While the Social Security Administration's (SSA) listing of impairments is extensive, it is not uncommon for people to have an unlisted condition that makes performing work impossible. In those cases, the SSA will approve a social security disability application if you can prove your condition is medically equivalent to a listed impairment. Put another way, the SSA recognizes that you are just as disabled as someone with a listed condition.
Meeting verses equaling
The standard approach to qualifying for disability involves proving that you have a listed impairment which prevents you from working. But if you do not meet all the criteria or suffer from a similar but unlisted condition, you can equal a disability listing by one of the following:
- Equaling a listed condition: If you have a listed impairment, but do not have all of criteria, you may be able to prove your symptoms are medically equal.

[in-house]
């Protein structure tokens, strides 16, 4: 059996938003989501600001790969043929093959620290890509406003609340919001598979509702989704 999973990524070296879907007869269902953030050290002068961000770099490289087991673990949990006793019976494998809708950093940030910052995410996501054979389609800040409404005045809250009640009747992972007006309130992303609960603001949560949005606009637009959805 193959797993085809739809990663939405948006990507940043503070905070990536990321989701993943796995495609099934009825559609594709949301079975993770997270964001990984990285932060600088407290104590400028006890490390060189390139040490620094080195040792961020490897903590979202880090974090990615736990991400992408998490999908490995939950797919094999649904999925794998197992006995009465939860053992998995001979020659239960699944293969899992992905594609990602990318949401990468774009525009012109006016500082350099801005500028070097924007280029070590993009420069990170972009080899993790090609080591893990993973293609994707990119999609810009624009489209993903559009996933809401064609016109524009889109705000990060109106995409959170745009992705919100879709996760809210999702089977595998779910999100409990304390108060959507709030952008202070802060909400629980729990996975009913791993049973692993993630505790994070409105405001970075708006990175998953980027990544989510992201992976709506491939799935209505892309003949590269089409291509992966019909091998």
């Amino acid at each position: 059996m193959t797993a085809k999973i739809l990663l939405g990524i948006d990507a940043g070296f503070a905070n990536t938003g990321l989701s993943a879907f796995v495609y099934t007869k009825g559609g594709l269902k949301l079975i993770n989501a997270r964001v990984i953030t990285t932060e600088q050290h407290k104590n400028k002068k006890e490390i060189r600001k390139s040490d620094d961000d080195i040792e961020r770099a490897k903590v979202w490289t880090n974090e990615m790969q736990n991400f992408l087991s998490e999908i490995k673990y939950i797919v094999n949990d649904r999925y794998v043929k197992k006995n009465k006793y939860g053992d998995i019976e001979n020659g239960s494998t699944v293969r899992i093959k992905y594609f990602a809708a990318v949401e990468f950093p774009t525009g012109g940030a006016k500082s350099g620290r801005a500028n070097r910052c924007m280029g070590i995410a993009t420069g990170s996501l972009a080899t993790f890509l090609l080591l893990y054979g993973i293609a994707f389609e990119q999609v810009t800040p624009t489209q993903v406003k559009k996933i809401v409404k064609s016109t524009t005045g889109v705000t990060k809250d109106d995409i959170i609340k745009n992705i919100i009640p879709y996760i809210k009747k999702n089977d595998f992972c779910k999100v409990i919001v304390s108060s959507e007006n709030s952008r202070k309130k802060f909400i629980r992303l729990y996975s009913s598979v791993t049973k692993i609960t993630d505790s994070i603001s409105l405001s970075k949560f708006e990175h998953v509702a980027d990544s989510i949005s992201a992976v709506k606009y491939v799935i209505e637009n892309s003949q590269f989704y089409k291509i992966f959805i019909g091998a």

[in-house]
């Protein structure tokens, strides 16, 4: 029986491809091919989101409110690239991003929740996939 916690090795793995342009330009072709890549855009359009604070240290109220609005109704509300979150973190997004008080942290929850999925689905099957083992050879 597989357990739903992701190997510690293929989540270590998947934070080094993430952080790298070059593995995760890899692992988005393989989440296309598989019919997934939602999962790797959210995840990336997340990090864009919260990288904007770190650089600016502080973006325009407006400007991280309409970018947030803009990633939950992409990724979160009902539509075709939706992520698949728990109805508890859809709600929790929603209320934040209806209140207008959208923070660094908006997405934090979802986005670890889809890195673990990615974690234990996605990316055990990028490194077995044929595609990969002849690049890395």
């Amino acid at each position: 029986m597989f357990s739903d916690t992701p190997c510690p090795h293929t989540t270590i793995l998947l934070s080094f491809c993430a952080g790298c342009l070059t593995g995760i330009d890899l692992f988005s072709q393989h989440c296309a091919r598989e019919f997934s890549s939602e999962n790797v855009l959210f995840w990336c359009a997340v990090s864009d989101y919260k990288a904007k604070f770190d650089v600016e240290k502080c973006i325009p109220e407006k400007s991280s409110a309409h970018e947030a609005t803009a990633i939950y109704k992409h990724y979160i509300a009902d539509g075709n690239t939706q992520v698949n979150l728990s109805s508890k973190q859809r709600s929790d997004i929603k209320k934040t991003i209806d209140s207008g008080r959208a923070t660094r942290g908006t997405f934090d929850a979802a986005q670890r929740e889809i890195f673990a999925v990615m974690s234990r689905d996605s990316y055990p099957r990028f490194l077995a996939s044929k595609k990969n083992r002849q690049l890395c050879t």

- Equaling an unlisted condition: If you suffer from an unlisted impairment, but have symptoms that are similar to another listed condition, you may be able to qualify for disability if you can prove your condition is medically equal to the listed impairment.
- Equaling through a combination of listed conditions:If you have two or more conditions, but your symptoms do not meet the criteria for either individual condition, you may be able to prove your combined impairments are medically equal to a listed impairment. In cases of multiple conditions, the SSA must review your case as a whole and determine disability qualification based on your combined symptoms rather than reviewing each condition separately.
A carefully worded application is essential
The disability application process can be nuanced and filled with complex legal and medical jargon. A strong application includes factual medical evidence to support your claim. Legal guidance can streamline the application and appeal process.